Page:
Here we cover the basics of GIS…
A Geographic Information System is a framework used to create, manage, visualize and analyze data in a spatial context.
Most datasets can be assigned a spatial location, either on the earth’s surface or within some constrained area like a sports field, a vegetation survey plot, or even a drawer in your kitchen.
While almost any dataset has a spatial context, and can thus be represented in a GIS, the real question is whether it needs to be analyzed in a GIS environment? The answer to this question depends on the purpose of the analysis. Typically, one would use GIS if you were using the spatial information associated with the data to:
- access data elements (e.g. select data by spatial location or coverage),
- perform analytical operations (e.g. spatially overlay and merge two datasets to produce a new dataset), or
- render visualizations (e.g. generate a map).
Identifying the list of South Africa’s threatened ecosystems is largely based on analyses done in GIS, using the map of the historical extent of South Africa’s vegetation types and the National Land Cover data (which, incidentally, were largely created using GIS…).
Here’s a simplified breakdown of the steps in the GIS workflow…
There are many many operations and functions within each of the three major operation types (access, analyze, map). There are also many support functions and operations that are common across the operation types. We’ll delve into these later.
There are a large number of software packages for doing GIS. Some are free (often open source), while others require you to pay for a license (i.e. are proprietary). They also vary in what they do (or the combination of things they do). For example, some of the best known desktop GIS applications, which is what your average GIS user is interested in, include:
- ArcGIS - a proprietary product that works on Windows only (or online). UCT has a site license, which provides a set number of user licenses for UCT postgrads and staff (see section 3.3 for details). Note that ArcGIS is an ESRI product and comes with (or can be upgraded to include) a suite of other (commercial) software components in addition to the desktop application
- QGIS (“Quantum GIS”) - free and open source software (FOSS) for Windows, Mac or Linux
- Google Earth - free (for now), but not open source, for Windows, Mac, Linux, or online
Desktop GIS applications are typically graphical user interfaces (GUIs) that call on various other geospatial libraries to do the actual data processing (think of these as sets of functions or tools). Some examples of FOSS geospatial libraries are GDAL and GEOS, which are designed to deal with different data models and/or file types. Another one you’ll encounter quite a bit is PROJ, which deals with coordinate reference systems.
We can also do GIS by calling the geospatial libraries and other GIS software types directly with various programming languages. While we can use many (or just about any) coding language, there are a few for which the functions and syntax are better developed for the user, including:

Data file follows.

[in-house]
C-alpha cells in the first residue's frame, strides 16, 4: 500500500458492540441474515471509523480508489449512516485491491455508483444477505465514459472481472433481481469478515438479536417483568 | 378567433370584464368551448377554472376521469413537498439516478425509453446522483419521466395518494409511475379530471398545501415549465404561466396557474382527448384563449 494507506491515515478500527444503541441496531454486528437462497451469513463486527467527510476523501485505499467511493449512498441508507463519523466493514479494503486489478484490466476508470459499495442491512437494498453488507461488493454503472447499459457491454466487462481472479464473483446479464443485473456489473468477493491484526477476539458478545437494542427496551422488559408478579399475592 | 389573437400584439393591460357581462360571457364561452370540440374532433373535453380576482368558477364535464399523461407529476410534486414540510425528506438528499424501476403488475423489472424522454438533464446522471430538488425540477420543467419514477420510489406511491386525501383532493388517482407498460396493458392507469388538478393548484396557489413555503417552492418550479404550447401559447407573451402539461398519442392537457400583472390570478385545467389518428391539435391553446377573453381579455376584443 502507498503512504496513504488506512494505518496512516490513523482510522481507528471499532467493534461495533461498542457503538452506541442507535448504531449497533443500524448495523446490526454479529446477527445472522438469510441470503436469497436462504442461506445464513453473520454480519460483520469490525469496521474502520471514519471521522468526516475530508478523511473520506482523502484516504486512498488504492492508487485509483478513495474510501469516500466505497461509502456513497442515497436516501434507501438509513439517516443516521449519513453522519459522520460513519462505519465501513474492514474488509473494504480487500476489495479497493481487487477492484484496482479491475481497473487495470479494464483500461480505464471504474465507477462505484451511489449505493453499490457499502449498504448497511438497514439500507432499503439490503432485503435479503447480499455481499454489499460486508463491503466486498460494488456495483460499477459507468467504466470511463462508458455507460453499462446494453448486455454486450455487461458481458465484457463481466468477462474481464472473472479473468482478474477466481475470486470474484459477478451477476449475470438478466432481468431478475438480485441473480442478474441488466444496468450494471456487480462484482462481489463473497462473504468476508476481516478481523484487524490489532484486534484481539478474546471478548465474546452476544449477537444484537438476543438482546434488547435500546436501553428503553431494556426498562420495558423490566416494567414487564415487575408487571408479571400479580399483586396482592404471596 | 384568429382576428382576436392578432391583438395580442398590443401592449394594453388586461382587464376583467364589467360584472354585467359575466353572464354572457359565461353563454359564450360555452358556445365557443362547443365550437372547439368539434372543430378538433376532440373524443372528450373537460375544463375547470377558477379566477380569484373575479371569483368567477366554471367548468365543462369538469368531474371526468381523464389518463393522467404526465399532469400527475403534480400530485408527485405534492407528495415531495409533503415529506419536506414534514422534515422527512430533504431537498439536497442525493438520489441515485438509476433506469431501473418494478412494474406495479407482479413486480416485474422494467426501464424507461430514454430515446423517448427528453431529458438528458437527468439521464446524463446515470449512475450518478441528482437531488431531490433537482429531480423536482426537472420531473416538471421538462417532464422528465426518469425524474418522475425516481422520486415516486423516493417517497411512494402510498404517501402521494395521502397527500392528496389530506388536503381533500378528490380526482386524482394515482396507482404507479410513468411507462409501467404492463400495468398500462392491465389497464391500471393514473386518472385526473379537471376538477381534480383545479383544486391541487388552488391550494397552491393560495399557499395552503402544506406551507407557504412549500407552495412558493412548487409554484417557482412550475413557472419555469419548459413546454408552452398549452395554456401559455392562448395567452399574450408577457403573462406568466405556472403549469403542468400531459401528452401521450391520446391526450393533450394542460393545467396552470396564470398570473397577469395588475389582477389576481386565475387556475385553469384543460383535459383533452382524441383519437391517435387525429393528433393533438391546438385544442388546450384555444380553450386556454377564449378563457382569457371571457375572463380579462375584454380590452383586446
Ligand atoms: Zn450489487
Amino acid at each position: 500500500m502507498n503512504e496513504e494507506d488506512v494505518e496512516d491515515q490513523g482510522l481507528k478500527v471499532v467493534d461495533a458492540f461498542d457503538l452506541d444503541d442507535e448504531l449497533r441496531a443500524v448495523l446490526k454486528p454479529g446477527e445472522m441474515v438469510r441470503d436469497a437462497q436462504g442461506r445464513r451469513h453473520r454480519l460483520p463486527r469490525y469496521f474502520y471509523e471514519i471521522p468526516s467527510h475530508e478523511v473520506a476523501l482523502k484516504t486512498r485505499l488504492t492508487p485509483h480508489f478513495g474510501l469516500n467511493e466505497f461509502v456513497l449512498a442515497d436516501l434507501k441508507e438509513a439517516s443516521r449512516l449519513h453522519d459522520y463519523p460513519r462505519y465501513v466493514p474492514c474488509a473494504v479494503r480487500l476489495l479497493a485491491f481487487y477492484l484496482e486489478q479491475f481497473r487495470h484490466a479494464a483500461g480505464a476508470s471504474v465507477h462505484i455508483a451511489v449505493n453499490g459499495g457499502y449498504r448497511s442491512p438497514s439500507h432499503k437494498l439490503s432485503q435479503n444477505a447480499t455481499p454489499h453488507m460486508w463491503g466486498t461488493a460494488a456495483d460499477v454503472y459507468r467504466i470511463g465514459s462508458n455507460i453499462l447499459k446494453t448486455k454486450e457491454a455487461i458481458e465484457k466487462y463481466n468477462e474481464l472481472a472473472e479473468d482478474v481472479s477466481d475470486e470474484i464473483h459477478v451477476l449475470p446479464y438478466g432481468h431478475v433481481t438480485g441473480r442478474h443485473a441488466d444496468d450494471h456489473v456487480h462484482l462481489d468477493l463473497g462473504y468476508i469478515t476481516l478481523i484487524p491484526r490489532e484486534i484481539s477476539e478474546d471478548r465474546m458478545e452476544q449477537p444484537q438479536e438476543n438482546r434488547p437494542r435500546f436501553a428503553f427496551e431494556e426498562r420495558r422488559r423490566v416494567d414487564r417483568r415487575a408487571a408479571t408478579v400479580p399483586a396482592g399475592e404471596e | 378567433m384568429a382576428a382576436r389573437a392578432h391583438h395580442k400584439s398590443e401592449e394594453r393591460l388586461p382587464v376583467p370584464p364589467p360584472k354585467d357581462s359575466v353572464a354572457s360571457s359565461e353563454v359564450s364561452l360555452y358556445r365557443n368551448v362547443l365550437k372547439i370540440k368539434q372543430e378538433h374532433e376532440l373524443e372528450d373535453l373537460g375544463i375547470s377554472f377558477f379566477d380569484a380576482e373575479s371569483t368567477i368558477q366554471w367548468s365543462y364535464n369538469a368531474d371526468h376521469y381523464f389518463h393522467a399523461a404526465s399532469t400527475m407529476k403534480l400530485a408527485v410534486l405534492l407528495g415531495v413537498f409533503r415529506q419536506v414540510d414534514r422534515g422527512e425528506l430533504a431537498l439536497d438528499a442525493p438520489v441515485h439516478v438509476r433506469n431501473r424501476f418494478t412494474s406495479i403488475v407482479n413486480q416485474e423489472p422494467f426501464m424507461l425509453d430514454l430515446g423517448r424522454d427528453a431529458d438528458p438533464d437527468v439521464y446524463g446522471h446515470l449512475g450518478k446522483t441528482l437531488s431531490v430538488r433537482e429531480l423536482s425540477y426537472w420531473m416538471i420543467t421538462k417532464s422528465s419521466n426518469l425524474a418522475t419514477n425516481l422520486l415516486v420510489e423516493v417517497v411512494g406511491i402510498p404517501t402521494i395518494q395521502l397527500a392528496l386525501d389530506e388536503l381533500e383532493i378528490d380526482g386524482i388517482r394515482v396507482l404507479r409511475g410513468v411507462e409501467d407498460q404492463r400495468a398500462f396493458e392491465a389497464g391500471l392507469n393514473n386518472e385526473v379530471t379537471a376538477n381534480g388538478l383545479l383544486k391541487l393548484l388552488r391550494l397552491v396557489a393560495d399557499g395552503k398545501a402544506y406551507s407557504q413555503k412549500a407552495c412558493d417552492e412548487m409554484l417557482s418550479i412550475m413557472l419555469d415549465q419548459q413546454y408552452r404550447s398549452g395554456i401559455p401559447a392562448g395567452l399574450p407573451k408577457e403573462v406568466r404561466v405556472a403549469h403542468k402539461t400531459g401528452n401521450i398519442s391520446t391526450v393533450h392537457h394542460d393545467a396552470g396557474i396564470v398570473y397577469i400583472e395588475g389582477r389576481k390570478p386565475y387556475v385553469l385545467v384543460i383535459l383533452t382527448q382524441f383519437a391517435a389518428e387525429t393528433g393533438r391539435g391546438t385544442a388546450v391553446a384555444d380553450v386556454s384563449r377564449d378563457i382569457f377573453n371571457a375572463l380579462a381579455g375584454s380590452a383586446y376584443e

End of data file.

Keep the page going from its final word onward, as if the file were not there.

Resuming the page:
A major advantage of using these general purpose programming languages for your GIS work is that it allows you take advantage of their functions for statistical analyses and presentation etc all in one environment and/or work flow. This also makes it much easier to make your research reproducible.
Note that the geospatial libraries and the other GIS softwares that we call are coded in a variety of other languages, such as Java, C/C++, C# or SQL, but these languages are typically less user friendly and/or more difficult to learn.
Other “GIS software types” include:
UCT has a GIS Support Unit to assist UCT staff and postgraduate researchers with their GIS and spatial data needs. Their primary goal is to help users develop their GIS skills in order to perform sound data capture, geospatial analysis and map production. They can help you with:
- Troubleshooting, Project Planning, Analysis, Cartographic Design and Data Handling.
- GIS Training
- Applying for an ESRI (ArcMAP) Software license.
Note that they predominantly work with ESRI and QGIS and don’t provide support for R, etc. That said, many GIS work flow issues are common across platforms, and the support unit really know what they’re doing. They’re also a good source of data if you’re struggling to find what you need, but please do your homework before asking them for data!
I am not a help desk!!!
The goal for this module is to teach you how to help yourself. I’m available to help in the afternoon office hours during this module, but unfortunately, while I would love to, I do not have the time to help you all with your GIS or R issues for the rest of your careers…
You can find the answer to any issue you are encountering in an online forum like GIS Stack Exchange. I typically just type my questions (or copy and past error messages) directly into Google. The trick is working out what to ask, and sometimes you need to reword your question a couple of times to find the answer you need. If you’re really getting nowhere, you can even post your question on a forum, although it is unlikely that you’ll ever need to do this…